Iliya had been in the army for years already then. Years of following orders and being a good soldier. He wasn’t fond of killing. Perhaps the best soldiers should be, or perhaps they specifically should not. But when he was afraid, he pushed away the fear, when he was angry, he cooled the rage to icy devotion. That was what a good soldier did. He kept his uniform as tidy as possible on the battlefield. He had been trained to fight with every bit of power that he had. Learnt to fence as well as to calculate how much power to use and how to send waves of liquid fire into enemy ranks. Learnt to break a shield with the forces he could wield, and to draw his sidearm and plunge it into the gut of the soldier in front of him when everything was a mess and the line had broken and there was no one left to give orders.

And never for years had he been pushed over the edge.

Then one day, he was.

It was during one of the innumerable border skirmishes between Gerania and Dereas at what would later be referred to as the battle of Eiseltorre. They were not enough soldiers stationed there to hold off the Derean forces for long, and everybody knew it. The general inspected the fighters and told them to wait for reinforcements. They were at the last stronghold in the area, and it was a critical position to keep. They had to hold the narrow pass between the sloping, green hills at all costs. Retreat was not an option. The general finished his speech and left the soldiers to await the attack.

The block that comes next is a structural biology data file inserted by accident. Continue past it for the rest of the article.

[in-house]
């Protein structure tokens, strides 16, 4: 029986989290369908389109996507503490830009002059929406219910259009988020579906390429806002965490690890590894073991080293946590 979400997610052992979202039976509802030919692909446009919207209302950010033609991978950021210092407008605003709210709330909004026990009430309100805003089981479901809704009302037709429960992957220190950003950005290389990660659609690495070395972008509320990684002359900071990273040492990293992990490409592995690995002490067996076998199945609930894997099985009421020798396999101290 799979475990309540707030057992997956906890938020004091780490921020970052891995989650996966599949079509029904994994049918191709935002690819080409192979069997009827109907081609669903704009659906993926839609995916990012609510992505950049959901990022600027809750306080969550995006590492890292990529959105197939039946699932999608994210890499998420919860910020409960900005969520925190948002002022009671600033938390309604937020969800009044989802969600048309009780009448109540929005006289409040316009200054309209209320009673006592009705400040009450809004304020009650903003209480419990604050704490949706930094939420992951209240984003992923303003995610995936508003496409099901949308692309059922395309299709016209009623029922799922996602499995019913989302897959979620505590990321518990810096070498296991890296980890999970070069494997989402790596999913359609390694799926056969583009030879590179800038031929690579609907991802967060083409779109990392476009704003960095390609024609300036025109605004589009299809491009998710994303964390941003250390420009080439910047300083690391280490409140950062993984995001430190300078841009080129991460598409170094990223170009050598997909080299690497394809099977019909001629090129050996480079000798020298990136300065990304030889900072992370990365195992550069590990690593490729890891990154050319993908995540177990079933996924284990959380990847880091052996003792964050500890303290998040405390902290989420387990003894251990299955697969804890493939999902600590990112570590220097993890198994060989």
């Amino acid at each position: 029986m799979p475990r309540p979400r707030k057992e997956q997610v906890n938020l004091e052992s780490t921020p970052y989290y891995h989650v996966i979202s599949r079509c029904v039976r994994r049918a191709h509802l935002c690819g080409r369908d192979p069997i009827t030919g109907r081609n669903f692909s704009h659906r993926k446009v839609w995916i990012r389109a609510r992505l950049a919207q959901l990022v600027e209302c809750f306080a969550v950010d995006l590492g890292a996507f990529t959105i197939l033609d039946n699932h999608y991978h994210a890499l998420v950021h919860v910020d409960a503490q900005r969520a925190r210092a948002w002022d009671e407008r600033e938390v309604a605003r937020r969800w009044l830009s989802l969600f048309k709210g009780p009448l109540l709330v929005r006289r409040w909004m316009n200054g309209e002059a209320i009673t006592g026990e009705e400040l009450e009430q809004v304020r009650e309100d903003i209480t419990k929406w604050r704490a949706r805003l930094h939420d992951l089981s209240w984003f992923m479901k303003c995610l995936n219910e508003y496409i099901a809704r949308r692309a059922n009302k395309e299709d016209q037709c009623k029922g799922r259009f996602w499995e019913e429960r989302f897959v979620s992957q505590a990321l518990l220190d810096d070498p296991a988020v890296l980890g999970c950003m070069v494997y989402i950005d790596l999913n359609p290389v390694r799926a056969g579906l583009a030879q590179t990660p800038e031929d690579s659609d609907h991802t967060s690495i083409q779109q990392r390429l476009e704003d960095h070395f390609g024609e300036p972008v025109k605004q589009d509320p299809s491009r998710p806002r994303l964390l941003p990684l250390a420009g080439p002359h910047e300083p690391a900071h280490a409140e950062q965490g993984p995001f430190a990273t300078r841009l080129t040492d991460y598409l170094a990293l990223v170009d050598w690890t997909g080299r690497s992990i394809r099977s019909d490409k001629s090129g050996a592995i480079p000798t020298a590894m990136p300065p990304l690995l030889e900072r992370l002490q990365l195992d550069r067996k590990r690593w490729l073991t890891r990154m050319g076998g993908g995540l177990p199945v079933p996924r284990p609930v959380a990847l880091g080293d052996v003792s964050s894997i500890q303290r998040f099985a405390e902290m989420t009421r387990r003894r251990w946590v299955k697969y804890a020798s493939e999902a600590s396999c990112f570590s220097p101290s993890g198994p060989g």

And it came harder and faster than they had expected. It was the grey hour before the sun rose when everything was a little bit damp and too fresh to be spoiled by fighting.

Iliya was flanked by infantry soldiers and a defence wizard, free to focus on his own task. His head had gone blissfully blank as it always did when he was hurled into combat. There was only the battle. Everything else disappeared. Years of perfecting the transition had made it almost natural by now. Iliya absorbed as much of the surrounding energies as he could, breathed in and turned them into destructive, harnessed power. Many of the incantations he could perform wordlessly now, but he preferred to yell them out over the roar of the battle. It felt better that way. He barked out seductive orders and created a force that rivalled a bolt of lightening. It shot through the field in front of them, gathered momentum and exploded in the midst of enemy soldiers. There was no time to count or to consider how heavy their casualties had been before a flash of light blinded him. Iliya shielded his eyes with one arm, but that was all he could do. He was not a defence wizard. As much as he would have liked to be able to create an efficient shield, he was not, and his fate was in the hands of the blockers. The one next to him screamed and fell to his knees, but the shield held. This time.

“Retreat!” someone yelled.

“No! Stand your ground! Reinforcements are on their way!” a commanding officer cried out.